A recycled teen movie that hits all the expected beats as artlessly as possible. Get in the sea.
The kindest thing I can see about Malibu Rescue is that it’s only an hour long. But it’s all downhill from there for Netflix’s new teen-focused beach movie, which recycles all the expected beats as shamelessly and artlessly as possible. As a prequel to an upcoming series, it’s a cynical move; as a film on its own terms, it’s dead in the water.
The plot follows teenage tearaway Tyler (Ricardo Hurtado), who enrolls in the Malibu Beach junior rescue training program at the behest of his step-father after getting into trouble at school one too many times. The training is supposed to straighten him out, which of course it will, but it won’t be that easy. After multiple attempts at self-sabotage that end up backfiring for his honest crew of misfits and his well-meaning airhead captain Dylan (Jackie R. Jacobson), he decides to knuckle down and make a point, if only to shut up the bro-tastic Brody (JT Neal) and his goons.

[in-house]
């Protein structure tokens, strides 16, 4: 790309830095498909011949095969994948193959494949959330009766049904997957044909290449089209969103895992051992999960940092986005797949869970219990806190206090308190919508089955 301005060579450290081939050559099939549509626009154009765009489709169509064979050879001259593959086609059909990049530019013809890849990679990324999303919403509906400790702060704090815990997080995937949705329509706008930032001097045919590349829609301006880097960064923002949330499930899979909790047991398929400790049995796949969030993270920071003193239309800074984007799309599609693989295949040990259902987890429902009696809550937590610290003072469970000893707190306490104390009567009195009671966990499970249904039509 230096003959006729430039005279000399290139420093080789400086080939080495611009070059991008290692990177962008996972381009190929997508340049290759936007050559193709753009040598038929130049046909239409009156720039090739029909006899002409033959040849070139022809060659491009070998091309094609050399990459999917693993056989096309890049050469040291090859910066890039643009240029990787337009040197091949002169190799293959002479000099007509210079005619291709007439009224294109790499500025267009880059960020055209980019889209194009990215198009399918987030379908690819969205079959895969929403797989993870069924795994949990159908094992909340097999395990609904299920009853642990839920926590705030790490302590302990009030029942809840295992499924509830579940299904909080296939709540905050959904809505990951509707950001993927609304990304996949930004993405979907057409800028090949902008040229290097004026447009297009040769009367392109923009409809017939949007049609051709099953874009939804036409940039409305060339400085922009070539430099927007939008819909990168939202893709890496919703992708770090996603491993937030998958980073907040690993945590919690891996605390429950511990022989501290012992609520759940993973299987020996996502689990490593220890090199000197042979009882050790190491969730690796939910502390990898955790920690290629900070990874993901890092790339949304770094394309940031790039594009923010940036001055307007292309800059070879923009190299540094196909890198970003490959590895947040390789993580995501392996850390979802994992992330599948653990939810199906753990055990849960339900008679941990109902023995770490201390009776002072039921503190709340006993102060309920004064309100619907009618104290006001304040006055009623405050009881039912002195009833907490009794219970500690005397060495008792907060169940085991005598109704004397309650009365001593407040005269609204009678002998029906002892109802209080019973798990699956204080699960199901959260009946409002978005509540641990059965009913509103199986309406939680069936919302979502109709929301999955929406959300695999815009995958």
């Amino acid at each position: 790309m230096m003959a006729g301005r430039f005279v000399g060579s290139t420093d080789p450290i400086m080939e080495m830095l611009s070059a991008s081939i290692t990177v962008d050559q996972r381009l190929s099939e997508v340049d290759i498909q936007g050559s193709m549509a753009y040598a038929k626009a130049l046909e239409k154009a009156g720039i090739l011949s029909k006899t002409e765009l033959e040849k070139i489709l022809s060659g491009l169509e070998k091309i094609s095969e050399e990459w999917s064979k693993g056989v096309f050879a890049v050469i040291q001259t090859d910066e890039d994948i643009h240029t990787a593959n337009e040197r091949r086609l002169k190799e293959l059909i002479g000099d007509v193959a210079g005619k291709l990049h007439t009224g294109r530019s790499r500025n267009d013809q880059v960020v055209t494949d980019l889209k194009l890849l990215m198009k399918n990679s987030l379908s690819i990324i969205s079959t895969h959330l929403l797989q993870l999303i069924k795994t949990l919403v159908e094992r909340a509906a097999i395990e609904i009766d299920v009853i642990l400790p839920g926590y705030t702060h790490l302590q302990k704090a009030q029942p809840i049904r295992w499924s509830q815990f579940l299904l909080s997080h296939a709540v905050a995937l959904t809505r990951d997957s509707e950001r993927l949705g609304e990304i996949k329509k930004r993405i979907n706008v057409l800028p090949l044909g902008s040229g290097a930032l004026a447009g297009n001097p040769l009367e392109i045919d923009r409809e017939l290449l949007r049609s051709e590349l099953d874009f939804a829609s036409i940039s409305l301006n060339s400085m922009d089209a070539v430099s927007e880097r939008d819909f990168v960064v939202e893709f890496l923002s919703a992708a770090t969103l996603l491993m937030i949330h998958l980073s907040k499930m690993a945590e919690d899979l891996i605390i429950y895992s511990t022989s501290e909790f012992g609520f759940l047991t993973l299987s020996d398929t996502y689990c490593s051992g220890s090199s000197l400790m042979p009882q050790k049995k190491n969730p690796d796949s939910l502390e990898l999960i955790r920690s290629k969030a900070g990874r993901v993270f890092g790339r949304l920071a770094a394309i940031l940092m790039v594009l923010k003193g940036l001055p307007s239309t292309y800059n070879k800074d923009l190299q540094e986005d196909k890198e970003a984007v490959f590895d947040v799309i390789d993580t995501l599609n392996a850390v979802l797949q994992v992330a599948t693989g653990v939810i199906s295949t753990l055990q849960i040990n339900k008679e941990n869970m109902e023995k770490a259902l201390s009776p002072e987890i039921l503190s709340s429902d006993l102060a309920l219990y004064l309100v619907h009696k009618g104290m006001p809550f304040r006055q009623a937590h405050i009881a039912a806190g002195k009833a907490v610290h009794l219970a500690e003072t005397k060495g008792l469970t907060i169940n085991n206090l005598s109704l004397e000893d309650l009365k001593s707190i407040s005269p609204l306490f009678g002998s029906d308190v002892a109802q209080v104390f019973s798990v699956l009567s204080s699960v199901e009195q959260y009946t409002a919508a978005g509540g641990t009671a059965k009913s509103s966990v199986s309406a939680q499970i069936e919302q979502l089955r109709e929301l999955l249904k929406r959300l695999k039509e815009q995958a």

Tyler’s crew, The Flounders, are comprised of likable enough youngsters who’re nonetheless just bundles of played-out quirks: Gina (Breanna Yde) is a driven athlete; Eric (Alkoya Brunson) is generally useless but supportive; Lizzie (Abby Donnelly) is a borderline psychotic first aid expert. Together they’re a problem for the cartoonishly unpleasant head coach, who is prejudiced against kids from the Valley and has only allowed them on the team as part of an inclusion policy set by the mayor, who of course will be in attendance for the big finale.
Even at just an hour long, Malibu Rescue quickly outstays its welcome by stretching a two-minute premise into an entire movie and aping a whole host of movies that have done the same stuff much better. There’s probably a demographic this kind of thing will appeal to, and I’m certainly not a part of it, but even on those terms Malibu Rescue is a weak and derivative example of the teen movie that doesn’t sink or swim, just childishly blows bubbles in the water.
Jonathon is the Co-Founder of Ready Steady Cut and has been Senior Editor and Chief Critic of the outlet since 2017.